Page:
The task force acknowledged the water treatment facility wouldn’t be an immediate solution, so it also provided a short-term option until the plant can be completed: install reverse osmosis (RO) filtration systems across the town for all residents to access treated water.
That didn’t happen until Dec. 1, when Pittsboro announced its partnership with the local co-op grocer Chatham Marketplace. The partnership allowed for Pittsboro water customers — including renters in Chapel Ridge — to access the grocer’s RO water filling station at no cost to them. Platt said that while it was frustrating to have to wait over a year to have this first step enacted, she’s thankful the town took action.
“At their December 2020 meeting, I really implored them to do something now,” Platt said. “One of the key recommendations we made to the board was to offer an interim water source, and so I’m certainly thrilled that they’re doing it.”
The town is working to expand its water treatment capabilities by installing granular activated carbon (GAC) filtration systems. These GAC systems would allow for treatment plants to remove PFAS and PFOS from contaminated water.
Town Manager Chris Kennedy said the project was supposed to be completed by December, but was delayed due to supply chain shortages.
“We were shooting for the end of this calendar year — we were pushing hard for that,” Kennedy previously told the News + Record. “We knew that was ambitious, but we really wanted to try to kind of make that more to settle the minds and the hearts of our citizens and residents and customers, but we weren’t able to meet that target.”
Until the water treatment facility can get the GAC filtration system installed, Pittsboro water customers can access the RO water filling station at Chatham Marketplace at no cost to them. However, pollution events have continued to threaten the water quality in town.
Multiple releases of 1.4-Dioxane from industries upstream have continued to jeopardize Pittsboro’s drinking water. The most recent 1,4-Dioxane release of over 21 times the EPA recommended amount came from the City of Greensboro’s water treatment facility on Nov. 3, and the effects of the spill were felt for weeks.
A month after the spill, then-Pittsboro Mayor-elect Perry and Bryant attended a Greensboro City Commissioner meeting to confront Greensboro city officials about Pittsboro’s water crisis. Platt also spoke virtually at the same meeting.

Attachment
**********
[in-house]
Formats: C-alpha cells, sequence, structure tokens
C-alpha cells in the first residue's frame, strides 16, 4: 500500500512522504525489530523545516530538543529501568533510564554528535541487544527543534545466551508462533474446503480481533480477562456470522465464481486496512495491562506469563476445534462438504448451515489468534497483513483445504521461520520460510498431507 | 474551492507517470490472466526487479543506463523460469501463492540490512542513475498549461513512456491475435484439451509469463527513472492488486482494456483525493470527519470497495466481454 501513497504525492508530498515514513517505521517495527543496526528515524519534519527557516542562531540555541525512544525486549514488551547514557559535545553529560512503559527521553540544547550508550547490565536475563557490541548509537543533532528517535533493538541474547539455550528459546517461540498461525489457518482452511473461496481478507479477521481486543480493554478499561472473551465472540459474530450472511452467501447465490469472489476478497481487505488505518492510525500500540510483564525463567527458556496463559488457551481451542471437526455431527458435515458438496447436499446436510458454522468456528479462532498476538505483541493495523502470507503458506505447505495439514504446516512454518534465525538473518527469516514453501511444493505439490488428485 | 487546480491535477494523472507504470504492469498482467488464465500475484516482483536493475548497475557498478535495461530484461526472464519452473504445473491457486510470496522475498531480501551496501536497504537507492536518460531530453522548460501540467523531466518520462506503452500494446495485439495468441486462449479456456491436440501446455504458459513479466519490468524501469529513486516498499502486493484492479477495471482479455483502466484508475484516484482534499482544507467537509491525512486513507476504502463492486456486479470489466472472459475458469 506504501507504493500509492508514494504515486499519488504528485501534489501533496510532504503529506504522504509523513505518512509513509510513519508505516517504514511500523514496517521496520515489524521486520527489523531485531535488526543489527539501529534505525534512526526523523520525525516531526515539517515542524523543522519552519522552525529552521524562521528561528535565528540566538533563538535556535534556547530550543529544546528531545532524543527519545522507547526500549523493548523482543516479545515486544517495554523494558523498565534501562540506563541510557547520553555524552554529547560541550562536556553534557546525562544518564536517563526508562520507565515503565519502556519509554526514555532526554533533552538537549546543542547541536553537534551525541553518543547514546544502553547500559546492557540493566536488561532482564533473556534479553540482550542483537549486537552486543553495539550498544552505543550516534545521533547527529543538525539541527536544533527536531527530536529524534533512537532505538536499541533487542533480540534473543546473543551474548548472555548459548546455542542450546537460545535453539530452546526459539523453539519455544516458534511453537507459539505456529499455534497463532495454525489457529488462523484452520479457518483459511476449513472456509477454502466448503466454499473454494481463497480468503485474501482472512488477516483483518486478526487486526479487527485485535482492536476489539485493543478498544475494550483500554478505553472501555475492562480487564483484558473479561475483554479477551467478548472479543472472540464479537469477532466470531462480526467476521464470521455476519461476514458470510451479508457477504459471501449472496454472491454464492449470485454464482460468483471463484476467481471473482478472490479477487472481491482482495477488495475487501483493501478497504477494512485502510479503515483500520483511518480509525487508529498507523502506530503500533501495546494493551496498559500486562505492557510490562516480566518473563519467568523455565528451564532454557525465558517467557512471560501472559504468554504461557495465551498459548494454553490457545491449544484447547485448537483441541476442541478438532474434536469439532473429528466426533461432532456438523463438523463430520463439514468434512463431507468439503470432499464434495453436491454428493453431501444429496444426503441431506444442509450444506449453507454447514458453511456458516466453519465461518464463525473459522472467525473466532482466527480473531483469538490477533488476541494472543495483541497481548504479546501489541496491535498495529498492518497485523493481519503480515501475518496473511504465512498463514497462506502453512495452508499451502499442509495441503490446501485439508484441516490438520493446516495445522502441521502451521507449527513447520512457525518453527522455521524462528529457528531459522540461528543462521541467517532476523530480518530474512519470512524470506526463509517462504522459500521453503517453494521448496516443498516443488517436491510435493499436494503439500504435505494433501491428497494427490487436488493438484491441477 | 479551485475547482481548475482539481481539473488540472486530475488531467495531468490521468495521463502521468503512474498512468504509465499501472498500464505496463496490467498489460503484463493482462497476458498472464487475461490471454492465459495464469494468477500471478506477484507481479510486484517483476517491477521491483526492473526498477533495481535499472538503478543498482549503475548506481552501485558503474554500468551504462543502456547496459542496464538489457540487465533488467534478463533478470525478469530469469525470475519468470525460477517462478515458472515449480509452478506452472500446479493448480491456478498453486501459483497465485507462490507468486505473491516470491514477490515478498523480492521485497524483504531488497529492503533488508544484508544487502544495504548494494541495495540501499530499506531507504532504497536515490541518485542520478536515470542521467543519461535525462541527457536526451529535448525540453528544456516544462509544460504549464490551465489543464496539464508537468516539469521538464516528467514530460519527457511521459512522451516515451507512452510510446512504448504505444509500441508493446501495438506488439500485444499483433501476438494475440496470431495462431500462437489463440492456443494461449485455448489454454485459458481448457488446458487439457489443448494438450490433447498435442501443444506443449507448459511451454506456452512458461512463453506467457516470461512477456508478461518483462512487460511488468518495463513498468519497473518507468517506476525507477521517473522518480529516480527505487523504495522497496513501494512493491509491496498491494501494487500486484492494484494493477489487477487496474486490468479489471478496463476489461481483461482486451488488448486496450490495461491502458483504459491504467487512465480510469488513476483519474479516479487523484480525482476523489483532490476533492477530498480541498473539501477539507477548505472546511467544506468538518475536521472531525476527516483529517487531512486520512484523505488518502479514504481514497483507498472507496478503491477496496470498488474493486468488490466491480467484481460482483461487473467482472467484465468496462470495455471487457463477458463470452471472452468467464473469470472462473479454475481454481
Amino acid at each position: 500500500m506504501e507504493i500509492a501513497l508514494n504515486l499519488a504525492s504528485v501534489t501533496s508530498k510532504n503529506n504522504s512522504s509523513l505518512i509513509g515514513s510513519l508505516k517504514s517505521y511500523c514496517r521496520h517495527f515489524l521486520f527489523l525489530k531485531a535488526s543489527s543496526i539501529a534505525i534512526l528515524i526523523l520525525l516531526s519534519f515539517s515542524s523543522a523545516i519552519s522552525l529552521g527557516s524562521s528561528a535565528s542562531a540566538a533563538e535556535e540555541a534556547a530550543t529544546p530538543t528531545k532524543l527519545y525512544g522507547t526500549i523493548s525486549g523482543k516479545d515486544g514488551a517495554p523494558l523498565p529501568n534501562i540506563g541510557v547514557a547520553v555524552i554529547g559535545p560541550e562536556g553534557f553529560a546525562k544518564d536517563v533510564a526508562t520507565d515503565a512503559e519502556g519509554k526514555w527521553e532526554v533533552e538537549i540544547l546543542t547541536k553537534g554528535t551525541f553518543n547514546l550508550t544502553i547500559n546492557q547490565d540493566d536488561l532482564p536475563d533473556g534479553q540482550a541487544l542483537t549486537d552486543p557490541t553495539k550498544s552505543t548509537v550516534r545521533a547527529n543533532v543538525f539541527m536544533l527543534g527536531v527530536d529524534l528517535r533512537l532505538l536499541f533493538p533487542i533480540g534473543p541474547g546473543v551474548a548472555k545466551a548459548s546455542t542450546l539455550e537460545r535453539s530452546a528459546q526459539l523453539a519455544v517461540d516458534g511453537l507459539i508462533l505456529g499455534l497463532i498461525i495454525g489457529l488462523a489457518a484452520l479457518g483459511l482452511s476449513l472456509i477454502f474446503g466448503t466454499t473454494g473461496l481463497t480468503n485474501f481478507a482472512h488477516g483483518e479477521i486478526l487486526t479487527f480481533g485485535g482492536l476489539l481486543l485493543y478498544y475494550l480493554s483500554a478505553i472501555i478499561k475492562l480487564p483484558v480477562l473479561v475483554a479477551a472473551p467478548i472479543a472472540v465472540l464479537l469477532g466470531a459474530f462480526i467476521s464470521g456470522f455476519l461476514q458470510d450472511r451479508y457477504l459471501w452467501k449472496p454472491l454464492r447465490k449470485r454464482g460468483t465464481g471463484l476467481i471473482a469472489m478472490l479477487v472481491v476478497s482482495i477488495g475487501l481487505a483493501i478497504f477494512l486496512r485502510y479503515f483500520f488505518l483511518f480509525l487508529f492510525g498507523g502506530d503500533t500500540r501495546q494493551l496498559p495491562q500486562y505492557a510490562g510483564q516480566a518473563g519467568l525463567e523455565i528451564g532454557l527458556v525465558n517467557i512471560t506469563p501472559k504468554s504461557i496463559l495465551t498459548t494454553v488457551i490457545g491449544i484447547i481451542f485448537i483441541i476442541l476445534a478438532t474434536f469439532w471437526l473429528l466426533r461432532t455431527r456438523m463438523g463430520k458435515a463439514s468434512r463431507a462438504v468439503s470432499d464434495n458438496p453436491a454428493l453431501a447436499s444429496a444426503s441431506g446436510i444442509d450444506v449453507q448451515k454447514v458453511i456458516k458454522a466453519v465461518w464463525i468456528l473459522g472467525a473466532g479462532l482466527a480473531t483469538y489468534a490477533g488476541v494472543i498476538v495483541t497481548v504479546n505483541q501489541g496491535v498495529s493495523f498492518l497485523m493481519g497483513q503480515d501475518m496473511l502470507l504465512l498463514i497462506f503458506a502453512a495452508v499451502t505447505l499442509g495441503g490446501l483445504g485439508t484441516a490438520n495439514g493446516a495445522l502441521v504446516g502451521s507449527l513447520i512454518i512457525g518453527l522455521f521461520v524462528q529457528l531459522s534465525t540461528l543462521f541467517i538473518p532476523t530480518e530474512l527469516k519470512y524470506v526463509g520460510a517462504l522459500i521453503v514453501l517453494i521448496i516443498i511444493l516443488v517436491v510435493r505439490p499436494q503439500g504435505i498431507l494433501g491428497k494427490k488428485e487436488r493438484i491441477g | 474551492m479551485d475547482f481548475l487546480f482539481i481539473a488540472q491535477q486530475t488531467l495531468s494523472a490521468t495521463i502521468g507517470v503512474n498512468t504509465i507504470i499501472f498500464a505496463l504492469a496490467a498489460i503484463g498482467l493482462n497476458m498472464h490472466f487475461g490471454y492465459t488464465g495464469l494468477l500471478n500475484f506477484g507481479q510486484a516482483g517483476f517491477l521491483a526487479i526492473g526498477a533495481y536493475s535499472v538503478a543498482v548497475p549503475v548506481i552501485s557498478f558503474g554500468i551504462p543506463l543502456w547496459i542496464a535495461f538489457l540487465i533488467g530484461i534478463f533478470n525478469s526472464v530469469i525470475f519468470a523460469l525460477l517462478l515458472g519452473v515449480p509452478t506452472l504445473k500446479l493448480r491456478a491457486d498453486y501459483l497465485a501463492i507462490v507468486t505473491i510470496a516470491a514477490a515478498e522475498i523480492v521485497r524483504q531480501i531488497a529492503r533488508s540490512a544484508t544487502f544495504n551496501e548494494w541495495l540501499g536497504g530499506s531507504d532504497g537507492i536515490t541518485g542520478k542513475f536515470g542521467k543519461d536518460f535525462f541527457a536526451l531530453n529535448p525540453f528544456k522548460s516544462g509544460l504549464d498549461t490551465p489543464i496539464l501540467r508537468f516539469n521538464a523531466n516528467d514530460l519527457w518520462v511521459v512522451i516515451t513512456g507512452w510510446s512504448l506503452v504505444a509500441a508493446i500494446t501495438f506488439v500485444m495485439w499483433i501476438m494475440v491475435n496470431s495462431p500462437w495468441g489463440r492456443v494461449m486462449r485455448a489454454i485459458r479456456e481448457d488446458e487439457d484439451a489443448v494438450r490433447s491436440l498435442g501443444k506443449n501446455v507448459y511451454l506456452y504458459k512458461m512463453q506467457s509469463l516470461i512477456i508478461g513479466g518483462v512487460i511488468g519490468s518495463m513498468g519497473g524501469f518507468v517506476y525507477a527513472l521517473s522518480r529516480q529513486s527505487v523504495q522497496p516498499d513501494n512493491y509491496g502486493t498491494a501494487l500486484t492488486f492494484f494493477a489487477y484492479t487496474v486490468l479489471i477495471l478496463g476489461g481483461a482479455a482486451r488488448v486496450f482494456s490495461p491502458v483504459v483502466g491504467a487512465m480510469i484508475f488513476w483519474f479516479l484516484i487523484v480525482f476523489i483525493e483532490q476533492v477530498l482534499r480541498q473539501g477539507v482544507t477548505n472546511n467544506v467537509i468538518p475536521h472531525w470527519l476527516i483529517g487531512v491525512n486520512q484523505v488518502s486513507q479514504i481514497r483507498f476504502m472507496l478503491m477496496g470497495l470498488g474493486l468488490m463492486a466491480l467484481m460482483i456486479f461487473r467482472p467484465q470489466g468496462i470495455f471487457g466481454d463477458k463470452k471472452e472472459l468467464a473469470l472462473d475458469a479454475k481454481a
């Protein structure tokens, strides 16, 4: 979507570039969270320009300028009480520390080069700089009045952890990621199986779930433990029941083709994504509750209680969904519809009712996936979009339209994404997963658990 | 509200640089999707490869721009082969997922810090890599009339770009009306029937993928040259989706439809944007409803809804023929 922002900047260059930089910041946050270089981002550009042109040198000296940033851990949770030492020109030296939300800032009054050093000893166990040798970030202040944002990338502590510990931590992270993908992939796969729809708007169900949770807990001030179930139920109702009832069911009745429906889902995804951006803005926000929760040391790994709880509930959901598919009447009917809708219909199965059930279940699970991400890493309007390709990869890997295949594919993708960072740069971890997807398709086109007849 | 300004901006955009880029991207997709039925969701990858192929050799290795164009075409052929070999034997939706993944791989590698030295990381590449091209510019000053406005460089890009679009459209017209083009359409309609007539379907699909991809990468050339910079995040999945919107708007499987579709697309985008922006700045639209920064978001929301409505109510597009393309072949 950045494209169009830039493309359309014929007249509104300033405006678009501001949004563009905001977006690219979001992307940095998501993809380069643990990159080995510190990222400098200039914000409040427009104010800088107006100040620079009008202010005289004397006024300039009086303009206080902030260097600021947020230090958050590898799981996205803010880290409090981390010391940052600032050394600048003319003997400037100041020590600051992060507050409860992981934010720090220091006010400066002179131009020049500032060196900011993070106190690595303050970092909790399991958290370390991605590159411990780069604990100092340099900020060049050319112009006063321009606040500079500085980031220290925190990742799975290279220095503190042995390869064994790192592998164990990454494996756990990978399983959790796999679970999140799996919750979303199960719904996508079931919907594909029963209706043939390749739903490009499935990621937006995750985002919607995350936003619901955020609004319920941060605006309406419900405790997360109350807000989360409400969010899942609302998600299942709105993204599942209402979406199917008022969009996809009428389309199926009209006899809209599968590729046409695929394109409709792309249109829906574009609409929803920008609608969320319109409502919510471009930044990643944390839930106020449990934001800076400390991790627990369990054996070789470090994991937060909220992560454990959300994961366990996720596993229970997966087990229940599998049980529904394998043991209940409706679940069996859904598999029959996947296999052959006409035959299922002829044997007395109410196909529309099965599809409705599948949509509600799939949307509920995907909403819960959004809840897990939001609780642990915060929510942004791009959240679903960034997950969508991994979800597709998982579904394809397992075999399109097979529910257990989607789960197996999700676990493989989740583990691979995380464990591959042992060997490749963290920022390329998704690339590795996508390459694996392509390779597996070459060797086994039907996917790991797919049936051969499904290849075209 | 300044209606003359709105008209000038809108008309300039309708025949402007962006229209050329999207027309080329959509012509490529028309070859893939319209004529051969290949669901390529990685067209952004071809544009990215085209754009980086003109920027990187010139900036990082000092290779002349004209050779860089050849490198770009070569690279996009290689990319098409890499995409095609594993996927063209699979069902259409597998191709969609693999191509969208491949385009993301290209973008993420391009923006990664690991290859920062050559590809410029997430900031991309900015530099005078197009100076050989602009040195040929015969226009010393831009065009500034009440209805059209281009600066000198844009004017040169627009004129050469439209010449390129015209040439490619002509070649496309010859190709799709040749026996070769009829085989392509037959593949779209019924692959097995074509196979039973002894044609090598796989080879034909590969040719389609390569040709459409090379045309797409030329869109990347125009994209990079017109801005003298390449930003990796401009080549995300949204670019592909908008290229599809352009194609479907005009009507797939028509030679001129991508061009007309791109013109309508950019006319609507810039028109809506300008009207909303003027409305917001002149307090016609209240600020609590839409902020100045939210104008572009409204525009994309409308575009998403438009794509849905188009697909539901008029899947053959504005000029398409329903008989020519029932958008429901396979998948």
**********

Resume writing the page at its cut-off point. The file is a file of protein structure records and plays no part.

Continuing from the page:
Bryant believed Perry’s act of confronting Greensboro officials was a necessary step in moving forward in addressing the water contamination in Pittsboro.
“Overall if anything’s gonna change from the water, this is a promising move to have Cindy back on, encouraging change and encouraging involvement,” Bryant said. “The fact that she just went and spoke in Greensboro — it’s huge.”
Pittsboro Commissioner John Bonitz said challenging those responsible for contaminating the river will force change and prevent further damage.
“I think we need to pursue compensation for our costs and damages by suing the polluters or manufacturers,” he told the News + Record. “Simultaneously, we can work with others to pass stronger laws to protect our water.”
For Bryant, potential solutions are too late. She and her family now reside about 10 minutes outside of Pittsboro’s town limits. Her new home is equipped with an at-home GAC filter and an RO filtration system for her sink, and her water now comes from a well instead of the Haw River.
Bryant — who also lives outside of Pittsboro’s town limits — wants to continue to work with other activists to encourage Pittsboro and state officials to take more steps to address the water contamination.
“It’s important for people to understand this is not somebody rolling up to our river with a bucket and dumping waste into the river — this is waste flowing out of industries into our wastewater treatment facilities upstream, who are ill equipped to handle organic solvents,” Bryant said. “It should be on the industries to treat their wastewater, remove it safely and then send their water to our plants to process and send downstream.”